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Sueanne_Tremendous's avatar

Identifying Asbestos?

Asked by Sueanne_Tremendous (11256points) October 10th, 2008

Do you have a resource that would help in identifying asbestos? I have some remodeling I want to do in one of my older buildings (1898) and before I call in an expert I want to see if I can identify what is and isn’t asbestos. My fear is that if I call an expert 1) It will be expensive and 2) it might open a can of worms. I’ve looked for a resource on-line but nothing seems definitive. Is there a way to identify asbestos? My main concern is some brown fiber board that they used in re-muddling one of my store fronts. I want to take it down along with all of the walls they put up so I can have an open space. I would do the work myself, but I don’t want to get into trouble with authorities or with the asbestos itself. Anyone have any experience in this area?

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10 Answers

Mr_M's avatar

Yes! Do NOT mess with asbestos!! When it comes to dealing with it, you pretty much HAVE to go with licensed professionals (and don’t get me wrong. Some of those “professionals” make you wonder how much they REALLY know, but, that’s life).

First of all, NEVER shake or agitate sources of asbestos. I worked in a place where the mere pulling of the high tech computer cables through the asbestos lined ceilings of the aged building caused the telecom workers to WALK OFF THE JOB until it was abated! It’s that agitation that causes the asbestos to go through the air and cause the lung problems for yourself or others – for YEARS! You and your staff would be in danger for YEARS unless it’s handled properly. Unless you get a professional in to deal with it, every “Tom, Dick and Harry” that coughs will sue you saying that you mishandled it. If you have the professionals handle it (and get the appropriate papers from them) you can defer the lawsuits somewhat.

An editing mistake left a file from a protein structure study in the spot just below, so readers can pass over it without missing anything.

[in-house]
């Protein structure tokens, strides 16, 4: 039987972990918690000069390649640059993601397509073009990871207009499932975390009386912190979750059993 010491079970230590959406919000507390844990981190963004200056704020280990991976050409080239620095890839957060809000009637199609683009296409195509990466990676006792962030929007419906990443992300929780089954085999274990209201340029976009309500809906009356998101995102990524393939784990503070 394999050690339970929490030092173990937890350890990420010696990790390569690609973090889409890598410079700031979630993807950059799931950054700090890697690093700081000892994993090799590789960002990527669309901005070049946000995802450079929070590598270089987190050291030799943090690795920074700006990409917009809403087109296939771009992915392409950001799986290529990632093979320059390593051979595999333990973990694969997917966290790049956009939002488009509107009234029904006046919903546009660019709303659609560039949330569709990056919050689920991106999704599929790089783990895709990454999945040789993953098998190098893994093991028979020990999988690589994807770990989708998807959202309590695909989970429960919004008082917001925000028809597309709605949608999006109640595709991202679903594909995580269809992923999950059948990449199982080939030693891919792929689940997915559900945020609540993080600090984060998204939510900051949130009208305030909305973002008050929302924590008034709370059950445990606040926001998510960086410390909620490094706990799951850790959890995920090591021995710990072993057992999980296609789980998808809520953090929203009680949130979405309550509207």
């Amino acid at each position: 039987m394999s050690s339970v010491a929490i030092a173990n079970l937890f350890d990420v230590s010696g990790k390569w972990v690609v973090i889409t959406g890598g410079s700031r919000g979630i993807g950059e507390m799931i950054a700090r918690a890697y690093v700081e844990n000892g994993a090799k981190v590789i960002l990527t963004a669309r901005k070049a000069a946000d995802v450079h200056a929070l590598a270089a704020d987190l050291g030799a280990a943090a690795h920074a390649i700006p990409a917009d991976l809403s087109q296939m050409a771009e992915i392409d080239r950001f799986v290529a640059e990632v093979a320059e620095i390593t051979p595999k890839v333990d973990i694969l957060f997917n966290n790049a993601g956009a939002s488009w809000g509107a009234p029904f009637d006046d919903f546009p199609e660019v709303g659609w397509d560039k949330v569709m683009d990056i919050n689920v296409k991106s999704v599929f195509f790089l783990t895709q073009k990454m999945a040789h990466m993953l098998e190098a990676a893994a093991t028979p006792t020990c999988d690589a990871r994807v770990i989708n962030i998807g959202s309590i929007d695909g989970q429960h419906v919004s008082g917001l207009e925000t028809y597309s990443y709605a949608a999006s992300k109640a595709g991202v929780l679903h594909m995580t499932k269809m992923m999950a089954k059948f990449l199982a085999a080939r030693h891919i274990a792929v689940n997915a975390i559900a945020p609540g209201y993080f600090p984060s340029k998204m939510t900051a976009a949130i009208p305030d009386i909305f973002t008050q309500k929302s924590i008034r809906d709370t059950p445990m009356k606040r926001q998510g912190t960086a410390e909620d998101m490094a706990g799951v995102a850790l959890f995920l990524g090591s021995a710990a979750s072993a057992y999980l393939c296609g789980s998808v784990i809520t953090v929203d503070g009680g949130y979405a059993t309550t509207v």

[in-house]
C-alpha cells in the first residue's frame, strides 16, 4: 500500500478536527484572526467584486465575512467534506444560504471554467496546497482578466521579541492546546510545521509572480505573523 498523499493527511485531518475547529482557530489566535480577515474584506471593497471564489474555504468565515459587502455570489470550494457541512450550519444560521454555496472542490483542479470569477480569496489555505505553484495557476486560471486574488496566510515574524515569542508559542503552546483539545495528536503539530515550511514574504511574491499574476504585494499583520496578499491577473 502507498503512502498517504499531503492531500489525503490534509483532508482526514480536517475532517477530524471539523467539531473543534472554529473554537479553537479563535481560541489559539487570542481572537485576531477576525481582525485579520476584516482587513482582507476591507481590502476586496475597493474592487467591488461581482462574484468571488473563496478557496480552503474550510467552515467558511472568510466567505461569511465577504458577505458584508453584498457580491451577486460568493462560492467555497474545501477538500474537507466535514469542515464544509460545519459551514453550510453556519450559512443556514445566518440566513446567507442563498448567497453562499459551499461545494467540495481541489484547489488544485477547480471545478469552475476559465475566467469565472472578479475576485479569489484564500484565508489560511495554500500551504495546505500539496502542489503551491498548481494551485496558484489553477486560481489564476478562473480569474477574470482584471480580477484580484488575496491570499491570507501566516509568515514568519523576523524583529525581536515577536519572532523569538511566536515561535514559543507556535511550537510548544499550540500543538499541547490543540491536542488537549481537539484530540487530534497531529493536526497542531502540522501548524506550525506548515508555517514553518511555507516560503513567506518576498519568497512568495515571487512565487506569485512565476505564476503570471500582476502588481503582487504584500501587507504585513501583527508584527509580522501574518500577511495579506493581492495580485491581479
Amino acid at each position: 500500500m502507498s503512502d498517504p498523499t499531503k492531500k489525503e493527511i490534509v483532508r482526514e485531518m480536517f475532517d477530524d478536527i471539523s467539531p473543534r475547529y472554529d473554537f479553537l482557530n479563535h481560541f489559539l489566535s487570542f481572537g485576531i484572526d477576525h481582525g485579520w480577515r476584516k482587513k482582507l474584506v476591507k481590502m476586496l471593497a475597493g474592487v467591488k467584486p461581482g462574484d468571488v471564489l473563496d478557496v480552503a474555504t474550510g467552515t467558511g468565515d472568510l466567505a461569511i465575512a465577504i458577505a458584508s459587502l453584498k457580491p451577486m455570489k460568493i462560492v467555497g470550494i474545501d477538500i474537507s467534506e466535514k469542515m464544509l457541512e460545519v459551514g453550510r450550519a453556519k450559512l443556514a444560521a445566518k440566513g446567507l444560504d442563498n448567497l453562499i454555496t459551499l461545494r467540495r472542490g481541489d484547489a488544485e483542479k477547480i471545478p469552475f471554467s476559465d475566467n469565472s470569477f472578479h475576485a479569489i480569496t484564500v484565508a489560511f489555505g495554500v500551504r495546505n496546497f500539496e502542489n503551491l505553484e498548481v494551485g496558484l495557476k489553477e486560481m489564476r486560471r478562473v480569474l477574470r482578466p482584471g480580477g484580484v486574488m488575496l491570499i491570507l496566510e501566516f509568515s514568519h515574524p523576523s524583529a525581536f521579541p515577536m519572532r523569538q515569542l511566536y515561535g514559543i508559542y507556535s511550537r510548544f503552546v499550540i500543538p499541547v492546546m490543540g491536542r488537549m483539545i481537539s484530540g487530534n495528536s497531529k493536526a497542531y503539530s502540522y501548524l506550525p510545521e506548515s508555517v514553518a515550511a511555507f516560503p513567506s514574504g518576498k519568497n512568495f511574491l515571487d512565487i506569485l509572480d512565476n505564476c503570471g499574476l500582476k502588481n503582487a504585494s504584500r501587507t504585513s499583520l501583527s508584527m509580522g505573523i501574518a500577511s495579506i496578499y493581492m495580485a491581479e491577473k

My advice – DON’T EVEN go looking for it. Get the professionals.

Sueanne_Tremendous's avatar

@MrM: Thanks for the information. What I am looking for is some way to identify the material that I am faced with without calling a pro first. If it isn’t asbestos then I can move forward. If it is then I can stop working and put everything back into place. This space I am working in is vacant but I do not want to disturb potential asbestos.

Mr_M's avatar

It would be like looking on the net to find out what a cancerous mole looks like in order to avoid paying a doctor.

Mr_M's avatar

Remember! Your OWN health can be jeopardized.

Sueanne_Tremendous's avatar

Good point. However, there has to be some definitive way to identify asbestos by looking at it and not sending it to a lab. After all, it’s a man made material. I can take a course for $600 to become an asbestos inspector. Might be the best course of action…

Mr_M's avatar

Personally, I’d get someone in.

augustlan's avatar

I don’t think there is a way to identify it by sight. It is inside many different products made in the past. Flooring, siding, ceiling panels, even metal paint can contain it! The inspections are ridiculously expensive, and removal (or abatement) even more so. I wish I had some better news for you.

Harp's avatar

Yeah, I have to concur that identification is out of the reach of us laymen. Here’s what’s involved:

“The analysis of Bulk Building Materials for asbestos content is primarily conducted by PLM, and to a lesser degree by XRD, SEM and TEM.

As stated above, Polarized Light Microscopy (PLM) is the technique most often employed for the analysis of bulk building materials. The light microscopy technique utilizes the unique features of polarized light to observe mineral specific optical properties. In this manner, PLM can differentiate asbestos from non-asbestos fibers and further classify the various species that compose the asbestos mineral family. Moreover, the technique records the identity of the non-asbestos fibrous component of each bulk building material sample.”
(source)

Sueanne_Tremendous's avatar

Thanks for the great answers. Isn’t the health risk linked to those who worked with asbestors or lived near plants that used asbestos? How much problem can it be health wise if I do removal once and I wear protective clothes? I know. I know….better safe than sorry.

Mr_M's avatar

And you’ll dispose of it where? How? You can’t just put it out in the trash.

I smell lawsuit!

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